Offered in individual lots (34330 to 34341) is a virtually complete, high-grade Japanese Year 13 (1880) Proof set. Containing 11 coins plus three replacement coins in business-strike format as well as the box these coins have been kept in for over a century, this is a legendary numismatic item on par with the 1834/1804 Proof sets made by the United States Mint. While in theory as many as 77 complete Proof sets could have been assembled (several denominations have a higher published mintage in Proof) fewer than 10 Proofs are known of most denominations. Considered to have been struck as presentation pieces, this is no doubt one of very few nearly complete sets in existence, missing just three denominations (the Rin, the Sen, and the gold Yen) in Proof format. The entire collection, which has been kept together since the early 20th century, is expected to realize over $1 million, and we can only hope that one buyer is lucky enough to purchase all lots so that this extremely rare set is kept together for future generations to enjoy.
Moving on from coins to currency, Platinum Night for U.S. currency will be held on January 6. A total of 185 lots will be offered for sale, including classic rarities that very seldom appear at auction. Included in these are several $5,000 and $10,000 notes, always in demand with advanced collectors. Also worthy of attention is a pair of Large Size $1,000 Federal Reserve Notes from the 1918 series, one from the Boston district (lot 23110, PMG Very Fine 30) and the other from the San Francisco district (lot 23112, PMG Very Fine 25). Just 4 and 10 examples of each district, respectively, are confirmed, and the entire type as a whole is rare, thanks to the high face value of these notes and the fact that they only circulated for about a decade before being replaced by small size notes. Another Large Size rarity offered for sale during Platinum Night is lot 23080, an 1891 $100 Silver Certificate graded Very Fine 30 Apparent by PCGS. A very scarce type known by only a few dozen examples, mostly in well-circulated grades, the note displays a fine portrait of James Monroe on the front, which appears only on this particular (and short-lived) issue.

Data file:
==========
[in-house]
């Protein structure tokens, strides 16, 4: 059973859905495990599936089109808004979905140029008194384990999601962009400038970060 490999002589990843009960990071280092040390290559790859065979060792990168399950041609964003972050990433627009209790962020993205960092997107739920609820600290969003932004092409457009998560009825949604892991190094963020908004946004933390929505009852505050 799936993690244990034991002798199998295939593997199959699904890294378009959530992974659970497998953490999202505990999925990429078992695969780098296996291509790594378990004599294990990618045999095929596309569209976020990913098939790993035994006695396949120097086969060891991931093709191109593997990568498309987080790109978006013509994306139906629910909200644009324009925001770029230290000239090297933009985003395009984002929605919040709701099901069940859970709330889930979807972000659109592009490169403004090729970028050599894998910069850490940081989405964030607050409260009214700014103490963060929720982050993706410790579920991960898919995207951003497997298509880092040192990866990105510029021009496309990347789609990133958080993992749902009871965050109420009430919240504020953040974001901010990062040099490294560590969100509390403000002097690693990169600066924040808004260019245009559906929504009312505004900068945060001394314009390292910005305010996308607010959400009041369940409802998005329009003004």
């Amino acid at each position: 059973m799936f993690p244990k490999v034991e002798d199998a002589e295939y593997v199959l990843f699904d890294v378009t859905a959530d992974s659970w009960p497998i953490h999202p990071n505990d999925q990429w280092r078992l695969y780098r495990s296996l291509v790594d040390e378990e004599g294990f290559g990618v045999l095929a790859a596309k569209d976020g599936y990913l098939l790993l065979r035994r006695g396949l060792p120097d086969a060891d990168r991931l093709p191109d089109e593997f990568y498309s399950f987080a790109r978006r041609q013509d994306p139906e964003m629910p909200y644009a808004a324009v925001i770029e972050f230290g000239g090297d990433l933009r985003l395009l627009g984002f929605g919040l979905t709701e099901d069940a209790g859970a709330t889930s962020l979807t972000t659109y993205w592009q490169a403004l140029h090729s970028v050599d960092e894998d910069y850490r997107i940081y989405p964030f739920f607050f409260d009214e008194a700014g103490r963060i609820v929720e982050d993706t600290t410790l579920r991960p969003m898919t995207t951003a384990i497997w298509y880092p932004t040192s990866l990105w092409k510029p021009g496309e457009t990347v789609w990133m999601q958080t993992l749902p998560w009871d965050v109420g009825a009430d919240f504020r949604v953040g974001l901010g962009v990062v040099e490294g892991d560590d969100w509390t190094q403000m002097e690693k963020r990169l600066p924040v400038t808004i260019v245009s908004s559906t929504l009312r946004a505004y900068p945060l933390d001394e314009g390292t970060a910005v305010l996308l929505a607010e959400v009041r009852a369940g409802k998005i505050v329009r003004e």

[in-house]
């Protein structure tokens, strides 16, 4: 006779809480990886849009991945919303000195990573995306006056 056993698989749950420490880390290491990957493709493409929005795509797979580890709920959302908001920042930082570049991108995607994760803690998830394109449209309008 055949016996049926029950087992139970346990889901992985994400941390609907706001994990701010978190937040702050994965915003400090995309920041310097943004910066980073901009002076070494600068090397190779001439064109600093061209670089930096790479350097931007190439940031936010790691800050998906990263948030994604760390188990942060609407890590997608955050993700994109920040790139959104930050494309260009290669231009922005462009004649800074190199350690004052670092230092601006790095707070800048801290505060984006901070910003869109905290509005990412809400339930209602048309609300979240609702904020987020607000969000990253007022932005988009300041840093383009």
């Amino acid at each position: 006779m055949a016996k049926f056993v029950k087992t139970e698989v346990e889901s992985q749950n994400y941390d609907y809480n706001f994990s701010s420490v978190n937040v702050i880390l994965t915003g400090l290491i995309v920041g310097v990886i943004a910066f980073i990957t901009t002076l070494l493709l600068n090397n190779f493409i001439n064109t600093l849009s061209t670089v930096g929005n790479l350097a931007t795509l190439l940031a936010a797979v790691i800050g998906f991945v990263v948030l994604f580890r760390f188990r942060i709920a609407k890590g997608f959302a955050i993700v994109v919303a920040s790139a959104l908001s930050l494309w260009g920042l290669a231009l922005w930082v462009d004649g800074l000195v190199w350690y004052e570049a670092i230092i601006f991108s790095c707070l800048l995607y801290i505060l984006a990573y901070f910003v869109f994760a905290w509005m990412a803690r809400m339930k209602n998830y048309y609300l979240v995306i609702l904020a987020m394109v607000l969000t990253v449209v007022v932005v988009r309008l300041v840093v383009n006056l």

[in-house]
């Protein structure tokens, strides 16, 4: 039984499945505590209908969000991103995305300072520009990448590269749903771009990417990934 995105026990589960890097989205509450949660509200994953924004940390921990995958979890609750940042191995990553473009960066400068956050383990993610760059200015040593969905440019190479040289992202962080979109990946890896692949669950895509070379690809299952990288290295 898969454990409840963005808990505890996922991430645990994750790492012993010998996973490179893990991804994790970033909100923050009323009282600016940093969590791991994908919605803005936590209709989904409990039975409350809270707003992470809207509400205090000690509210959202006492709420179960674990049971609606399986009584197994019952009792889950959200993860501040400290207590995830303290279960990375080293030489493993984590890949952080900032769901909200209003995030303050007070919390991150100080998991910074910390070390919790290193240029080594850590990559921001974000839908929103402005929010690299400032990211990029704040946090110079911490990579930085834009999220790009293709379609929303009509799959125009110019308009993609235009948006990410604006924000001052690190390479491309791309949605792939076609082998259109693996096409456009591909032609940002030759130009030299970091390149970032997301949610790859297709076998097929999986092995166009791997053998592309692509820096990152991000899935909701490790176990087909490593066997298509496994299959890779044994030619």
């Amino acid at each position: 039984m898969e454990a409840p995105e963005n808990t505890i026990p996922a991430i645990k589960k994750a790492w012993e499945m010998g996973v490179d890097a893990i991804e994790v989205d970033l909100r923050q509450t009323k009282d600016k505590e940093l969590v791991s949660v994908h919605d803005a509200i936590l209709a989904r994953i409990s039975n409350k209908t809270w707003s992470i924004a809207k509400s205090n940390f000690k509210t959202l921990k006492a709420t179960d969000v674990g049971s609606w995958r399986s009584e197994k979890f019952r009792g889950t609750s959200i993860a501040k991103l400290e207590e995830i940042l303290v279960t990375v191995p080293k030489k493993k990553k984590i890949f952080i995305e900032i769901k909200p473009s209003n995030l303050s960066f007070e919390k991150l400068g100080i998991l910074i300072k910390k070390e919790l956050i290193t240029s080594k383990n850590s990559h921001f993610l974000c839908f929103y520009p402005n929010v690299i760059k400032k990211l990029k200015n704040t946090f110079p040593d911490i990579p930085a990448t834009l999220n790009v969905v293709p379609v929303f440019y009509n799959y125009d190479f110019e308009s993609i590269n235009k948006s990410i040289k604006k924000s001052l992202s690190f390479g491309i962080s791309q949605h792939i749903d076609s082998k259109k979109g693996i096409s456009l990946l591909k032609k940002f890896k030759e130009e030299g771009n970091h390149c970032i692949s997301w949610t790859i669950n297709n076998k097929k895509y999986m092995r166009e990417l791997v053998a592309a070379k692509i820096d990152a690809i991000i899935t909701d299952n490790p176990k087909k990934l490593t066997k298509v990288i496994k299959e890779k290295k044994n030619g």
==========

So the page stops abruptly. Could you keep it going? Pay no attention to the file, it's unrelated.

The final lot we would like to take a look at is an extremely rare and high grade piece of Canadian currency. Lot 27144 is a 1935 $25 note with English text graded Gem Uncirculated 65 EPQ (Exceptional Paper Quality) by PMG. A very scarce and short-lived denomination, the note features portraits of King George V and Queen Mary on the front and Windsor Castle on the back. A very scarce and popular type in any grade, most survivors are well circulated, and uncirculated notes are extremely rare and highly sought-after. A combined 160,000 notes were issued with either English or French text (140,000 with English text and 20,000 with French text). Of these, just 1,840 were shown outstanding as of 2015, and the actual number of survivors is believed to be much lower.
Next week, we’ll preview January’s Stack’s Bowers Galleries auction, held at the New York International Numismatic Convention (NYINC). ❑